Case Study: Secrets of Simple Graphics Online with  Emma Williams

Case Study: Secrets of Simple Graphics Online with Emma Williams

We’re speaking with Emma Williams, who attended the inaugural Secrets of Simple Graphics Online back in April 2020, to ask her a few questions about her experience.

What motivated you to attend the training in the first place? What problems were you experiencing that you hoped the training would address?
I wanted to top up my skills following the face to face course, provide a creative outlet for myself in these weird times and learn how to use graphics digitally.

How are you using what you’ve learned?
I have built graphics into all aspects of my business. From pictures for my blogs, social media, and newsletters to using drawing in my virtual training events. I have drawn ‘live’ on the whiteboard and encouraged my participants to draw out aspects of their learning using pen and paper and then sharing it over zoom. I also use it now to plan and plot – I’m a visual thinker but it is lovely to have things that look nice too!

What kind of results are you getting? What kind of feedback are you getting?
I have had comments about the pictures in my newsletters and normally no-one says anything! Also, I think the participants enjoy the variety of visual things in the VLT (Virtual Live Training).  My son, age 13, asked me to help him with his art homework!!!

What would you say has been the overall impact of using visual thinking/simple graphics in your work?
I feel it adds another string to my bow, gets me noticed, and benefits my participants.

What would you say to someone who is considering going on the training?
It’s so much fun! Don’t be afraid if you are at stick man level. Just a simple frame has transformed my flip charts!

Anything else you’d like to add?
Emer is so warm and welcoming you will have a great time and it’s a real boost to your confidence.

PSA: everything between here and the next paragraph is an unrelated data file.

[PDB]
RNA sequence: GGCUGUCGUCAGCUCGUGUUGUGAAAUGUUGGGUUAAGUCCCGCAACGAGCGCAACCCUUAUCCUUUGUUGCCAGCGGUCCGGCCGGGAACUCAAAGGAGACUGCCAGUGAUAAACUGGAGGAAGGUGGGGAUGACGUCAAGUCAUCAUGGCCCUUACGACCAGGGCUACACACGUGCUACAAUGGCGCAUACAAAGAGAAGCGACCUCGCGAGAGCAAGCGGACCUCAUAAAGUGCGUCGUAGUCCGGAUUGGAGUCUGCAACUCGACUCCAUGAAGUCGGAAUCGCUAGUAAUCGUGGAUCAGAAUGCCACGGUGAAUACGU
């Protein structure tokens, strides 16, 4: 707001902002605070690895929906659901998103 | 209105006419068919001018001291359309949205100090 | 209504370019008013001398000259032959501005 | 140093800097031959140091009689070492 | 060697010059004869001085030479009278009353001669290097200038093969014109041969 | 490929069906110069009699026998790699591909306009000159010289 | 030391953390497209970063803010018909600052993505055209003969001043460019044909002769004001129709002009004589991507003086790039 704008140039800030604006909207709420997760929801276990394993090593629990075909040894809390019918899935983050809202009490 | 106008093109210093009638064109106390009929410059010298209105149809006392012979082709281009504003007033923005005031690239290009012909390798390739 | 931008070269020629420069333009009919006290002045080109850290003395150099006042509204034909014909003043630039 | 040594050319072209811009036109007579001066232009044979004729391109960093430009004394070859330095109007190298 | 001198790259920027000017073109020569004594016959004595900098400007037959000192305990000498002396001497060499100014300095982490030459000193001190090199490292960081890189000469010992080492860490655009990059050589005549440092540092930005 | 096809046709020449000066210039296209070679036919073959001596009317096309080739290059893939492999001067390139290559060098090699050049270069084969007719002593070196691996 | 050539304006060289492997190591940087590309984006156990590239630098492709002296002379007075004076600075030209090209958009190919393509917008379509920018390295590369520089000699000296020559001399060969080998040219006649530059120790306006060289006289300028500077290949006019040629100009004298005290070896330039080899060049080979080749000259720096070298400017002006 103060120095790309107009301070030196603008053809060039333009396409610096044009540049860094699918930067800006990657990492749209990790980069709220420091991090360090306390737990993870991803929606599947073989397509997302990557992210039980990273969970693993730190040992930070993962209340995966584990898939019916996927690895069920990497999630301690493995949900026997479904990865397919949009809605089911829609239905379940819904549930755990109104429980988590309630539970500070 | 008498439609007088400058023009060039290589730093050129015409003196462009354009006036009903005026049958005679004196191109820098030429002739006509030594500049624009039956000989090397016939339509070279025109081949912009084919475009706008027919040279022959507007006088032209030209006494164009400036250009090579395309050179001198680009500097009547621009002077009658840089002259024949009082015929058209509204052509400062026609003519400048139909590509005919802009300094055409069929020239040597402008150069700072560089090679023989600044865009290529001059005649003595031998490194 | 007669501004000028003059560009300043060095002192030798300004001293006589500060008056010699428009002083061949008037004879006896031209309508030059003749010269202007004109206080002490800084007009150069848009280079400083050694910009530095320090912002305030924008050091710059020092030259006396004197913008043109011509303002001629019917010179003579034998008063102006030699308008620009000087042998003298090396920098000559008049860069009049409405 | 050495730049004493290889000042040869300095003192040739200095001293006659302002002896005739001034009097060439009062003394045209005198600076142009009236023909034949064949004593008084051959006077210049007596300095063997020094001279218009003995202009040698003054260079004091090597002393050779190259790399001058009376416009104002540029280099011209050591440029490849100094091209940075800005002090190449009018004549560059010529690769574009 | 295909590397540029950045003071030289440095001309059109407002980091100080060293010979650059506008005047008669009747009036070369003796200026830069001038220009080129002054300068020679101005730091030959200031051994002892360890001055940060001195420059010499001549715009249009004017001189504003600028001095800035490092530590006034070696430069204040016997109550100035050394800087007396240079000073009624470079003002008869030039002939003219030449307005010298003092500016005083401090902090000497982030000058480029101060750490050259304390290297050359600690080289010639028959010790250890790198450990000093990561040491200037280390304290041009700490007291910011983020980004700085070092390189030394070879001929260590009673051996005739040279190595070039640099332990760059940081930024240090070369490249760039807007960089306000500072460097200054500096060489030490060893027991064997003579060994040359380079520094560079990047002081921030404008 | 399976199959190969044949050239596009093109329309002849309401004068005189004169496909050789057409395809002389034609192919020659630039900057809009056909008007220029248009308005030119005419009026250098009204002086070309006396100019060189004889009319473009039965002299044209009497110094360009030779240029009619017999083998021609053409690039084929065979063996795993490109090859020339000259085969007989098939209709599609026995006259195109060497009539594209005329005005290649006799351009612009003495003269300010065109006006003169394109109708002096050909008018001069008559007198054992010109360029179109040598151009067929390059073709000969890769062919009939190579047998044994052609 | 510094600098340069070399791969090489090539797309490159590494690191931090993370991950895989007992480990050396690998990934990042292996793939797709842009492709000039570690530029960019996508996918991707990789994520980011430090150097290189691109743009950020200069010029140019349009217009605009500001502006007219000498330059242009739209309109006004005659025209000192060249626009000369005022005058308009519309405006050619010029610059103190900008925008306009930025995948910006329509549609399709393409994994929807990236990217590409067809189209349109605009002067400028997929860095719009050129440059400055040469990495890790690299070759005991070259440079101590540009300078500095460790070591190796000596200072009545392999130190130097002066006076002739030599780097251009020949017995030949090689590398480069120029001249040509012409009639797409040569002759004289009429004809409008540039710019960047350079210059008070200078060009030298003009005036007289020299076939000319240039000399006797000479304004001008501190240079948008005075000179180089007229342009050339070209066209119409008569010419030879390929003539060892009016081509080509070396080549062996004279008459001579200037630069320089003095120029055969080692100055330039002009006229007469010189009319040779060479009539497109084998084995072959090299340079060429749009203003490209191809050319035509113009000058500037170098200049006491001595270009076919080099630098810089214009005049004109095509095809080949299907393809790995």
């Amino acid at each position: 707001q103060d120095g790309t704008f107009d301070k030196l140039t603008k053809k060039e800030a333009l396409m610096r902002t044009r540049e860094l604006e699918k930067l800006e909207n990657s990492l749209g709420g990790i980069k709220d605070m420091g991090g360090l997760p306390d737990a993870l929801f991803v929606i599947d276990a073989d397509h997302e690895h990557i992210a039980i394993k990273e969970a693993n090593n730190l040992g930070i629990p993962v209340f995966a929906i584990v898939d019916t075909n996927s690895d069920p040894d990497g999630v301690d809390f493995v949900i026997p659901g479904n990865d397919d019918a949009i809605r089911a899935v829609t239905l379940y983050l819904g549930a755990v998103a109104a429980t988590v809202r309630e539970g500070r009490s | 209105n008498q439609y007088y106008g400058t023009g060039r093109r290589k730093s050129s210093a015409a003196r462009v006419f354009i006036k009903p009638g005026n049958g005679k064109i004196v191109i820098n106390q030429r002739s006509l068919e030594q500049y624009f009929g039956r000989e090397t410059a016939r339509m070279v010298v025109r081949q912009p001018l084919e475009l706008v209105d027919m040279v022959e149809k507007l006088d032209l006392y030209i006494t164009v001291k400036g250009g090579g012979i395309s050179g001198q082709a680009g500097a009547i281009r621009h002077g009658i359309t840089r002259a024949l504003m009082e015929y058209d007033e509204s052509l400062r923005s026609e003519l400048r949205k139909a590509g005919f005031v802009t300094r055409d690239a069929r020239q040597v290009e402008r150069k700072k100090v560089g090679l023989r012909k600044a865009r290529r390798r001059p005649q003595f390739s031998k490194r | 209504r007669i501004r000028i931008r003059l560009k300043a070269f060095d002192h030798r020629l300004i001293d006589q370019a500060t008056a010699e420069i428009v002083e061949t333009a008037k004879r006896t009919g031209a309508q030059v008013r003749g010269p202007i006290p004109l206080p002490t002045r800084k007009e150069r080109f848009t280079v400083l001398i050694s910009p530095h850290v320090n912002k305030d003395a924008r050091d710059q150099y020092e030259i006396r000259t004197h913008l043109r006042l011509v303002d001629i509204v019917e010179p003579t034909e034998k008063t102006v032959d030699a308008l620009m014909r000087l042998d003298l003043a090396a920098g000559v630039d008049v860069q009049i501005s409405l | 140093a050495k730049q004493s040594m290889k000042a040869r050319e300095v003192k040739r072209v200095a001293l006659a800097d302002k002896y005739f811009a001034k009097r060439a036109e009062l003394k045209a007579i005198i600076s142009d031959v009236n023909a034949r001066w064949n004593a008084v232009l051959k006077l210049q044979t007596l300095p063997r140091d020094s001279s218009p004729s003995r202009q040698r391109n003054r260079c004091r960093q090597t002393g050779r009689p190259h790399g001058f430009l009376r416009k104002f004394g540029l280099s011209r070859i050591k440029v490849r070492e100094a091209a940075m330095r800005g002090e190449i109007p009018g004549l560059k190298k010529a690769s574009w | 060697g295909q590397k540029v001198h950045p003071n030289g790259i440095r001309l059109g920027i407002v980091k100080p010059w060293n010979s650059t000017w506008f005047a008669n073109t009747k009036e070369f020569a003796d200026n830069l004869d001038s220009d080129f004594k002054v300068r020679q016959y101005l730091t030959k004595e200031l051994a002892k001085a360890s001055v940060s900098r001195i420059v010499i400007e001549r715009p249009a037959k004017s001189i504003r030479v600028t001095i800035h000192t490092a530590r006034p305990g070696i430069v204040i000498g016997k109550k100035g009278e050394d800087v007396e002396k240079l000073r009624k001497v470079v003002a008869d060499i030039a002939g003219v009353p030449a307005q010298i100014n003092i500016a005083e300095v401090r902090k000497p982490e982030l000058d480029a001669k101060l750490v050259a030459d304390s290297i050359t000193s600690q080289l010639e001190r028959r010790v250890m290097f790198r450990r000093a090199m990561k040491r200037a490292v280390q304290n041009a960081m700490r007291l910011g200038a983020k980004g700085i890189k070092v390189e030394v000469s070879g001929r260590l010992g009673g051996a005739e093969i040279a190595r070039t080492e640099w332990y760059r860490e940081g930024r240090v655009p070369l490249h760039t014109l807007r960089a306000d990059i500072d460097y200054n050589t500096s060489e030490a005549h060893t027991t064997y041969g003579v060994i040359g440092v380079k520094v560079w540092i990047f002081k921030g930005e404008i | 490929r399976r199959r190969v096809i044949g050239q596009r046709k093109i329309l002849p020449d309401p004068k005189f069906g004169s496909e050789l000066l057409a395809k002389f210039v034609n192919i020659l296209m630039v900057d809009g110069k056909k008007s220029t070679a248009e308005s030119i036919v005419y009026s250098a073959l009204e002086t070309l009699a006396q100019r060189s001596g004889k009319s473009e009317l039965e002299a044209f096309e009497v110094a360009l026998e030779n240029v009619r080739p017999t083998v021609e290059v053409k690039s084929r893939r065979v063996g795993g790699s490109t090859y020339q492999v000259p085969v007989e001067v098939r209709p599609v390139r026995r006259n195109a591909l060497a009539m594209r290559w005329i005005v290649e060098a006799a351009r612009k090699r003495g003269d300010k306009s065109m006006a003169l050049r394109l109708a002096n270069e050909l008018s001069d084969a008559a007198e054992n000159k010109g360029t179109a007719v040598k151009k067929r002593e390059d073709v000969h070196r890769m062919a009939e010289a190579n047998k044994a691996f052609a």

Emma provides career illumination for PhD+ researchers having ‘been there and worn the lab coat’ herself. Working face to face, virtually and with online courses, she helps these bright people make the most of their fixed-term contracts to navigate towards the career of their dreams – even if they don’t know what it is yet!.

All artwork in this article has been created by Emma.

Feel inspired by Emma’s experience? Book your place now for the next Secrets of Simple Graphics Online 6-week course.

Three Horizons: A Strategic Visioning Tool

Three Horizons: A Strategic Visioning Tool

I went along to the Facilitators’ Network here in Edinburgh and learned about a strategic visioning tool called Three Horizons.

It’s a tool that allows us to imagine what an ideal future (H3) may look like.

The following diagram gives us an opportunity to reflect on three co-existing horizons and the interplay between them.

H1 represents the status quo. When we ask ourselves what H1 looks like we consider what’s happening right now and within that we consider what keeps things going and needs to stay. Conversely we also discuss what we need to let go of and what no longer serves us.

H2 represents innovation. It’s an entrepreneurial space. It’s about trying things out and prototyping.
H2- may look new and different but it’s really just a version of H1.
H2+ takes us into H3 (future) space and asks the question ‘What can we try?’

In H3 we explore further what this imagined future looks like.

By exploring the dynamic of the H1, H2 and H3 horizons we begin see possibilities and opportunities for change and we imagine what that change looks like within a safe space.

On the day we did a practice run of the tool under the topic ‘Future City’. We were tasked to break off into groups and go around the city taking photos of things we imagined may be H1, H2 and H3 Future Edinburgh. It was great fun and an interesting way to collaborate, discuss and imagine our ideal Future City.

Here’s a photo our group took that represents H3 – we were going for ‘playfulness’ ( whilst reflecting the future pedestrianised George Street of our imagination…)

Image courtesy of Sabina Strachan

I love learning about strategic visioning tools as it’s an area I work a lot in. I also love blending and weaving different tools to find the right fit for my client. If you would like to have a chat with me about planning for you or your team’s future, get in touch via email or give me a call on 0131 554 6551.

Thanks and all the best,
Emer